Urban Violence Brings Call for National Guard
Ashahed M. Muhammad | 5/8/2010, 6:49 a.m.
The idea of coordinated military action to counteract gang related violent crime is not a new idea, however, it appears to be gaining traction among some lawmakers as the number of those killed in many cities across America continues to rise.
"Gang activity and its resulting violence has taken a toll on my community for far too long," stated Illinois State Representative Lashawn Ford, a Democrat. "The Military Code of Illinois specifically states that it is the duty of the governor to deploy such force as he deems necessary in order to suppress individuals acting together and committing violence in violation of our laws. Enough is enough. We've already lost too many lives. We need action now."
At a joint press conference on April 25, Rep. Ford and fellow Illinois House of Representatives Democrat John Fritchey called upon Governor Pat Quinn to bring in National Guard troops to bolster the presence of law enforcement in areas of the city that have been the hardest hit by crime.
"As we speak, National Guard members are working side-by-side with our troops to fight a war halfway around the world," said Rep. Fritchey. "The unfortunate reality is that we have another war that is just as deadly taking place right in our backyard."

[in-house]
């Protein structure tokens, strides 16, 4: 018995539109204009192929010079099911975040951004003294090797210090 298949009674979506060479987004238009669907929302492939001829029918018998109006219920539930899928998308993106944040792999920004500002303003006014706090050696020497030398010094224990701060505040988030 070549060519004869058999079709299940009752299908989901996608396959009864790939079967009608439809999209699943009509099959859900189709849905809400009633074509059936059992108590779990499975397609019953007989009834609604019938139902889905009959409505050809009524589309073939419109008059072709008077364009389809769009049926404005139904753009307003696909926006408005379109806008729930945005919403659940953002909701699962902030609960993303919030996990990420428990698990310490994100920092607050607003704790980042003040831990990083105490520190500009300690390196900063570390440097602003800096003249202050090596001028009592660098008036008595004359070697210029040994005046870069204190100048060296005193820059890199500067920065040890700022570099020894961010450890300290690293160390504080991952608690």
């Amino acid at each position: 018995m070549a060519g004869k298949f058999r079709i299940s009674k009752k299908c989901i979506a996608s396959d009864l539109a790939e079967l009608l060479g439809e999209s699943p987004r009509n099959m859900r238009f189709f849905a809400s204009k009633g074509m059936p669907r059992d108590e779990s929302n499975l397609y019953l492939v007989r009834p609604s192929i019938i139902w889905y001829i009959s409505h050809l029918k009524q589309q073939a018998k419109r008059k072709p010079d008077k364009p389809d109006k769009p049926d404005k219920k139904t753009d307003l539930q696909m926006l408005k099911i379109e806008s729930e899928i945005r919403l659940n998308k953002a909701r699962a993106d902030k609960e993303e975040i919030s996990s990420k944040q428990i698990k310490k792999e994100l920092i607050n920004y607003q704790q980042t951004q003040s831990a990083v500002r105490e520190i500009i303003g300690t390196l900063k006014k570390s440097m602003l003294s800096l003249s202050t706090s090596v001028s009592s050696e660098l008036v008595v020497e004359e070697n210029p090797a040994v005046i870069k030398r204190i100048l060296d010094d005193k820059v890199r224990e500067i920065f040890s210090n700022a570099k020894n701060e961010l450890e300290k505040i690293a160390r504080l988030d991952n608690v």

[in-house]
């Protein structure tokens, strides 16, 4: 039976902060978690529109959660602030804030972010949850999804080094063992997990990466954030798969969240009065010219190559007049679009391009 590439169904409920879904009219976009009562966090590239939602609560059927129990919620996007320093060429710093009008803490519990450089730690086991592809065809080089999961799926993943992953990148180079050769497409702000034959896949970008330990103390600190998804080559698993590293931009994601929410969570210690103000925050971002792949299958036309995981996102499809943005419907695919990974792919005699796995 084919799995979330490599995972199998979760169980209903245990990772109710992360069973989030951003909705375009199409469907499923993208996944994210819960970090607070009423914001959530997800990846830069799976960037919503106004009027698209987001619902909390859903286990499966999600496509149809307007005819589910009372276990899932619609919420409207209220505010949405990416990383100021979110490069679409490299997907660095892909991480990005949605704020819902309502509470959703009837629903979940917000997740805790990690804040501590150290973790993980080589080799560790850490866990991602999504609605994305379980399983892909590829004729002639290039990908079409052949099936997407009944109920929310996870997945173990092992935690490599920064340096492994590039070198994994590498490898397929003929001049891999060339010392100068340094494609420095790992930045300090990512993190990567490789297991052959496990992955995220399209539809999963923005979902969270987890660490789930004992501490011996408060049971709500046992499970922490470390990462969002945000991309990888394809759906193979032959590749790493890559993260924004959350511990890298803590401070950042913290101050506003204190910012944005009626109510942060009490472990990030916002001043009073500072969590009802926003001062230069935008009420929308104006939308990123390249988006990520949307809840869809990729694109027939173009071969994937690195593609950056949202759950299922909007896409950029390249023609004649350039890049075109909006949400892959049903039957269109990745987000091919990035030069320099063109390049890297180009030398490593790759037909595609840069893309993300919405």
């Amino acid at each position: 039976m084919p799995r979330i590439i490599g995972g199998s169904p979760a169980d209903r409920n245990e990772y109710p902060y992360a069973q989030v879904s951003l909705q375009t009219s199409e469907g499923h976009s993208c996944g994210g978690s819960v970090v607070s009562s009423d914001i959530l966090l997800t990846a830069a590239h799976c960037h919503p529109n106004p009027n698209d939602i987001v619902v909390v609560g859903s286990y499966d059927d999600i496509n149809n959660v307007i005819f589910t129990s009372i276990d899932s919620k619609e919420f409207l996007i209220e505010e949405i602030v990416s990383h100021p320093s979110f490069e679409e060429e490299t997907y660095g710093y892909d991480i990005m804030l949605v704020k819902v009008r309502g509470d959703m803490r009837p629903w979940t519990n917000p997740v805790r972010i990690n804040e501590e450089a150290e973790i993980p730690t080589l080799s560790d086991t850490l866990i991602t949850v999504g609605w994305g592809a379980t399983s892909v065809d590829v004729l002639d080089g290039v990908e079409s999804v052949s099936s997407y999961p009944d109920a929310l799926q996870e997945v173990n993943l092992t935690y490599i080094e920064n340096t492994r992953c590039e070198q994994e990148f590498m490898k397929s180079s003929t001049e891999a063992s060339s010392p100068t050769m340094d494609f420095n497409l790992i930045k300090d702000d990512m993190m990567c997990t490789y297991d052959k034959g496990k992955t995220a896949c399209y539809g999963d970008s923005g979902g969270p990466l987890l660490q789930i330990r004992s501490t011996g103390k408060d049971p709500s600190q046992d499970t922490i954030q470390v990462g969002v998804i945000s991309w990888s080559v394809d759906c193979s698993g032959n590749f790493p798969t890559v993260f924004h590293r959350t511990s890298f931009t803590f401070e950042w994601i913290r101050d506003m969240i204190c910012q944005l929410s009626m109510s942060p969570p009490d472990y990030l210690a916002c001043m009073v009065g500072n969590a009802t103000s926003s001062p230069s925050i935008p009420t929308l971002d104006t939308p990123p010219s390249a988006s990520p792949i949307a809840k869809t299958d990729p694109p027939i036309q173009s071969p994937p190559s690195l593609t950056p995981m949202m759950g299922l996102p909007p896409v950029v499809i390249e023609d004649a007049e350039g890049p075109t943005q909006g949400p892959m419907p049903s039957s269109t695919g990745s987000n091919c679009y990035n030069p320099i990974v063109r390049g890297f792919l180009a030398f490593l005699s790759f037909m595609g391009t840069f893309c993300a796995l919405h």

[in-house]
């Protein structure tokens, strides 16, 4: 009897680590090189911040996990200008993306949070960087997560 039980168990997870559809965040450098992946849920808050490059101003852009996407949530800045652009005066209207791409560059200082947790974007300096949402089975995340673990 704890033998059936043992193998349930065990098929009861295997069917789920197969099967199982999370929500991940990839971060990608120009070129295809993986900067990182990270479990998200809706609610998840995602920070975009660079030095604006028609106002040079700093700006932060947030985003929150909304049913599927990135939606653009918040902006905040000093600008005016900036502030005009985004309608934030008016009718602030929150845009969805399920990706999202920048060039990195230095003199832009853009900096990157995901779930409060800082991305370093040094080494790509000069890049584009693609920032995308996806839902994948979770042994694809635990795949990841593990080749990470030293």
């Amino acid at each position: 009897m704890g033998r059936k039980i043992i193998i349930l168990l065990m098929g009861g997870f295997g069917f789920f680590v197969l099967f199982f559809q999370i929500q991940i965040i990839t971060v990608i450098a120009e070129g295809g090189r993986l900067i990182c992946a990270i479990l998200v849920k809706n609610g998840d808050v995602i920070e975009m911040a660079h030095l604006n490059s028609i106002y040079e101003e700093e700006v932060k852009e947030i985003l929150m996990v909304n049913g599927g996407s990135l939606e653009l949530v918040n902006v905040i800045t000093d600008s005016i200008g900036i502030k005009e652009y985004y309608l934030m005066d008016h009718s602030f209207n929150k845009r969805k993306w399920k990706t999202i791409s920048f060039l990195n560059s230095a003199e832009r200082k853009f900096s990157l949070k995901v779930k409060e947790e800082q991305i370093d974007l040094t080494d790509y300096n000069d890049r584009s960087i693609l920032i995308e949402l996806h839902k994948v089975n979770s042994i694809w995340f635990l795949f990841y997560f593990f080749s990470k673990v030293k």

The sense of urgency in Rep. Ford's words is surely caused by the pressure of his constituents. Rep. Ford's 8th District encompasses parts of Chicago's West Side, specifically, a notoriously violent neighborhood called Austin. By contrast, Rep. Fritchey's 11th District encompasses parts of the city's more affluent North Side.
The statistics are alarming. Approximately 80 percent of the murder victims have been Black, and, according to Chicago Police Superintendent Jody Weis, most violent crime occurs in just 9 percent of Chicago's blocks. However, Supt. Weis, who served six years in the military, is on record as being against bringing in the National Guard.
Rep. Ford told The Final Call that his call for the National Guard should not be looked upon as a slight or a criticism of Chicago Police Supt. Jody Weis, nor is it a call for heavily armed military personnel menacingly walking the streets, however, it is clear that Supt. Weis and the Chicago Police need help.
"If you say that you need the National Guard, you can very well possibly need some federal dollars to get some help with the police, but if you are telling everyone that you don't need any help, then you eliminate your chances for possibly lobbying for federal dollars," said Rep. Ford. "If you say that you can't solve the 9 percent, then one thing that you can do if you have more bodies, then you will be able to deter crime in those areas because you have more presence," he added.